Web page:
ROME – Mario Monti, Italy’s prime minister, is a self-styled German among Italian economists. As the European Union’s top competition official a decade ago, he was regarded as a very Anglo-Saxon regulator. Today, he is the most Nordic prime minister that Italy has ever had.
At the outset of his premiership six months ago, Monti declared himself to be an admirer of all things Danish – the country’s “society, economy, and civility.” The measures that he has introduced since coming to power – from pension reform to combating tax evasion – have displayed the rigor and transparency that one associates with northern European countries.
Likewise, Monti has repeatedly said that he is inspired by Scandinavia’s labor-market and social-protection arrangements. The Swedish home-furniture giant Ikea’s recent announcement that it will open two new plants in northwest Italy suggests that Scandinavians are taking note of Monti’s Nordic tastes.
But Monti would readily agree that Italy is not a northern European society. Sounding the alarm on inequality, the Bank of Italy calculates that the combined wealth of the ten richest Italians equals that of three million of their poorest countrymen. Moreover, a wave of corruption allegations is shaking Italy to an extent not seen since the Mani Pulite (“Clean Hands”) inquiry that swept away the country’s political establishment two decades ago. A dysfunctional justice system and a jungle of red tape are a perennial curse for investors. As the leading daily newspaper La Repubblica recently put it, “Transplanting the Danish model to Italy does not seem easy at all.”
This applies particularly to reform of the country’s calcified labor-market rules. The ongoing negotiations over reform confirm that Italy remains a prisoner of political polarization. Business leaders believe that the government’s proposals for easing redundancy rules are not bold enough, while trade unions view the reforms as being underfunded. Given this dissonance, the financial markets are responding with renewed upward pressure on Italian borrowing costs.
Admittedly, Italy does not possess the consensus culture that characterizes Europe’s north. But a key northern European quality speaks to one of Monti’s principal concerns: trust. The wild swings of Silvio Berlusconi’s tenure only worsened Italy’s longstanding reputation for unpredictability. Monti wants to change that by changing Italians’ “mentality,” as he puts it – a gargantuan task, but also a political opportunity that he has yet to fully seize.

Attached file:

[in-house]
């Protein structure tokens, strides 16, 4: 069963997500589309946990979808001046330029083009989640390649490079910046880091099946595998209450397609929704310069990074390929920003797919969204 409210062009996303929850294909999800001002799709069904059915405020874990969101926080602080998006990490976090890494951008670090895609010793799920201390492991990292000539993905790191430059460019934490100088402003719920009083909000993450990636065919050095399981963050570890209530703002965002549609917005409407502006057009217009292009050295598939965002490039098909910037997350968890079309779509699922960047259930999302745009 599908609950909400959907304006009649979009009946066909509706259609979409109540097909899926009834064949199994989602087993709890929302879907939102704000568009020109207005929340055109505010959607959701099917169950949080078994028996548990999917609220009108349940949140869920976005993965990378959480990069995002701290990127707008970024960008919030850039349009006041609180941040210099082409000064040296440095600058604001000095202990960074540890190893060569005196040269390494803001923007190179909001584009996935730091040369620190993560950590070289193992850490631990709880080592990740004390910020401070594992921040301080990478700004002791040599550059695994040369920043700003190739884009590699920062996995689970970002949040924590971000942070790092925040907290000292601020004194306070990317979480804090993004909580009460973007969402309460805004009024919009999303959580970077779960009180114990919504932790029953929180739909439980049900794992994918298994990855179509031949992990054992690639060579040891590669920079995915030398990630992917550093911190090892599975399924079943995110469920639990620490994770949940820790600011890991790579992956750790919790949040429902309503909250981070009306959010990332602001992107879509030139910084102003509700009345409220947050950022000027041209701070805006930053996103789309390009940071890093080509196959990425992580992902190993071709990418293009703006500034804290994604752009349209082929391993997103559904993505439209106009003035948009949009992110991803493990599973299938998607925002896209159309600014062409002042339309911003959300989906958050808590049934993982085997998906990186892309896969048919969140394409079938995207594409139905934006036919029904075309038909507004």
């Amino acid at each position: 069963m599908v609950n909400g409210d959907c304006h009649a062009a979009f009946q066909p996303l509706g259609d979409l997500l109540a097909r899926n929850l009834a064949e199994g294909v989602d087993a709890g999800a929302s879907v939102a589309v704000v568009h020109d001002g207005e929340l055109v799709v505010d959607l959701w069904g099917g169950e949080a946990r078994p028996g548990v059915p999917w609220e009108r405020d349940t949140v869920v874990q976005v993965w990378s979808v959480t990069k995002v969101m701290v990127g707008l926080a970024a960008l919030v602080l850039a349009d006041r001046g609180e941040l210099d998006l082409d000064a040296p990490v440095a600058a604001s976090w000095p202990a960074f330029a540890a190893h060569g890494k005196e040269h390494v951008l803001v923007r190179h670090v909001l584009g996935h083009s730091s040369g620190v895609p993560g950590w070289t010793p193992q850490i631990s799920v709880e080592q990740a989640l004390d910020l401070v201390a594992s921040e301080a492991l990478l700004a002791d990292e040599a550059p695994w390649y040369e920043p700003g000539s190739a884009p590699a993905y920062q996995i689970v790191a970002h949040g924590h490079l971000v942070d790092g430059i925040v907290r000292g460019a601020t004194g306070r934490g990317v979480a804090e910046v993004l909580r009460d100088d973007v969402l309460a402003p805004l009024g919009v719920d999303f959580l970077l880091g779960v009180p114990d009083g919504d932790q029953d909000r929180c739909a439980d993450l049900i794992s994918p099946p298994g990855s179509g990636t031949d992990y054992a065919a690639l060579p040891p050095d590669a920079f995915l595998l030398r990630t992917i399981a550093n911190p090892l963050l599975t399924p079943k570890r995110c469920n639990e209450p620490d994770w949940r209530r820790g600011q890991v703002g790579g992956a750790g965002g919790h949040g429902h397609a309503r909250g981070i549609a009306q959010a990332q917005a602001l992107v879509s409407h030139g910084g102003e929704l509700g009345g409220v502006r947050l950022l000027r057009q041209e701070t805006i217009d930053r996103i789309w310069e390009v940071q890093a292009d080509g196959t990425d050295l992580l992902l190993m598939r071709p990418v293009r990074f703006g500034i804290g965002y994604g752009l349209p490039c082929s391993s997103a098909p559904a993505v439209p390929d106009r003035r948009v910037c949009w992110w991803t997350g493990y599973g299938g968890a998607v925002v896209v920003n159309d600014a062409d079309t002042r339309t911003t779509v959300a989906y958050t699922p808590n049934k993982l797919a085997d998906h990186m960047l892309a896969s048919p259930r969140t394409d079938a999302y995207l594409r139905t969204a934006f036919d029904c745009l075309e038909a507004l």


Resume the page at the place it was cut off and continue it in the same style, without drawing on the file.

The relationship between Monti, a former university professor, and Italy’s politicians and political culture is a complex affair. While the credibility of his government of technocrats rests on impartiality, all policy measures are inherently political to the extent that they reflect a vision about the organization of society. To be both neutral and right is a logical impossibility in politics. Rising tension over Monti’s proposed reforms is a sign that his government has effectively become politicized.
Fortunately, Monti has not shied away from the political game. A visceral attachment to the European project makes him the most pro-EU head of government in Europe today. In an ironic reversal of the continent’s north-south divide, his views are influencing German Chancellor Angela Merkel’s position on the need to stimulate growth in Europe. Italian government officials speak openly about the need for “political synchronization” with Berlin.
Monti now has the unique opportunity to take another page out of the Nordic playbook by turning his set of centrist policies into a collective narrative of political responsibility. To be sure, he is constantly treading a fine line between jittery markets, EU demands, and partisan maneuvering ahead of national elections in less than a year. But his opponents’ dismal approval ratings grant him the power of brinkmanship, and the growth and competitiveness agenda that Italy and Europe crave require him to command political center-stage for whatever time he has left in office.
Keeping politics out of government as much as possible is a risky strategy. After all, Monti is not the only one who can play that game. Indeed, support for “anti-political” movements, such as comedian/activist Beppe Grillo’s Movimento 5 Stelle (Five-Star Movement), hover around 8% in some polls. Grillo regularly calls the premier “Rigor Montis,” and has depicted him lying in a coffin. In a country where left-wing extremists gunned down the last labor-market reformers a decade ago, the joke carries ominous undertones.
This kind of virulent populism thrives in Europe’s political vacuum. The fact that Monti’s government is unelected should not prevent him from filling that vacuum with a determined, reform-minded program. His ability to make the most of his brief, exceptional power will test the maturity of Italian democracy. Grillo titled a recent entry in his hugely popular blog “Dreaming about Denmark.” That vision, however remote, is much safer in Monti’s hands.